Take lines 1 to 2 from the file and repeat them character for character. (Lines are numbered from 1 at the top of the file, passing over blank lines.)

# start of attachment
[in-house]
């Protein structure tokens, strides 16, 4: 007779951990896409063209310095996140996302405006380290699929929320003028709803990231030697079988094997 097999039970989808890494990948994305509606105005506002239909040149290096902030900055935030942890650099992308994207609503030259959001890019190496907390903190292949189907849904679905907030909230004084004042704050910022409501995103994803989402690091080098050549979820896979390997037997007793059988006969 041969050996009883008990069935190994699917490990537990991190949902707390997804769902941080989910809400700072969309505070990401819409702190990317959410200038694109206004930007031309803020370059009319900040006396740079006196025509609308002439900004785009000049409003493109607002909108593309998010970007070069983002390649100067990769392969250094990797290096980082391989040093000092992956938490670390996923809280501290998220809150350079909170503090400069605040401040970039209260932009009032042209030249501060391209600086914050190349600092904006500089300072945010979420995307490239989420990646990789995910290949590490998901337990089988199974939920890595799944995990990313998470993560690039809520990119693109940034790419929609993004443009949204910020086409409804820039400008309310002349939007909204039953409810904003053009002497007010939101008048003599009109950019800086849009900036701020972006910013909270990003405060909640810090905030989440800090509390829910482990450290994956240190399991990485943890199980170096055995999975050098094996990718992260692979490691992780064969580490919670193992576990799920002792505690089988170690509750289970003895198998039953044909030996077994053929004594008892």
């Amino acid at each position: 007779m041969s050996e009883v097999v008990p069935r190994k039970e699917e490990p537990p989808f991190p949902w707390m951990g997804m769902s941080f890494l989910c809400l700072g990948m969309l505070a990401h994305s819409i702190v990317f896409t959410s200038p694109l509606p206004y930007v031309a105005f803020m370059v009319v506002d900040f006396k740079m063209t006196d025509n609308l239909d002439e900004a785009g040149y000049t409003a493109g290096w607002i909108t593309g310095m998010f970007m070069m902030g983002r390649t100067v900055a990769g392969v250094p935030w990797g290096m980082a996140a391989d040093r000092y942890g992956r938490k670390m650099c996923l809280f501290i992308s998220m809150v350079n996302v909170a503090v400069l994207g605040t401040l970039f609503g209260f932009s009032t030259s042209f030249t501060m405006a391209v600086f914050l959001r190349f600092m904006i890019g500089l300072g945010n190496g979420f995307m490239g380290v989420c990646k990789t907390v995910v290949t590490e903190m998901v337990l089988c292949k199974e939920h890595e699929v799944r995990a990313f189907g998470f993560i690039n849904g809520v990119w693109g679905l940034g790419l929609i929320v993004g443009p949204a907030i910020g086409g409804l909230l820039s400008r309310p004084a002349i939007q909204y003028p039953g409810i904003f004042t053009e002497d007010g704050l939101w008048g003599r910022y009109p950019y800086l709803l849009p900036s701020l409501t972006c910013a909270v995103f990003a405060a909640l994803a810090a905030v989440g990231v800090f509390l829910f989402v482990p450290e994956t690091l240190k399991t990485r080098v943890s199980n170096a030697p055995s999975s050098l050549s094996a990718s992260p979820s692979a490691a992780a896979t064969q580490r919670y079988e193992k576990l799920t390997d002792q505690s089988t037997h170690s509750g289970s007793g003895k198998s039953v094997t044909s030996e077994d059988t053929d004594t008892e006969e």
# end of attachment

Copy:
[in-house]
């Protein structure tokens, strides 16, 4: 007779951990896409063209310095996140996302405006380290699929929320003028709803990231030697079988094997 097999039970989808890494990948994305509606105005506002239909040149290096902030900055935030942890650099992308994207609503030259959001890019190496907390903190292949189907849904679905907030909230004084004042704050910022409501995103994803989402690091080098050549979820896979390997037997007793059988006969 041969050996009883008990069935190994699917490990537990991190949902707390997804769902941080989910809400700072969309505070990401819409702190990317959410200038694109206004930007031309803020370059009319900040006396740079006196025509609308002439900004785009000049409003493109607002909108593309998010970007070069983002390649100067990769392969250094990797290096980082391989040093000092992956938490670390996923809280501290998220809150350079909170503090400069605040401040970039209260932009009032042209030249501060391209600086914050190349600092904006500089300072945010979420995307490239989420990646990789995910290949590490998901337990089988199974939920890595799944995990990313998470993560690039809520990119693109940034790419929609993004443009949204910020086409409804820039400008309310002349939007909204039953409810904003053009002497007010939101008048003599009109950019800086849009900036701020972006910013909270990003405060909640810090905030989440800090509390829910482990450290994956240190399991990485943890199980170096055995999975050098094996990718992260692979490691992780064969580490919670193992576990799920002792505690089988170690509750289970003895198998039953044909030996077994053929004594008892």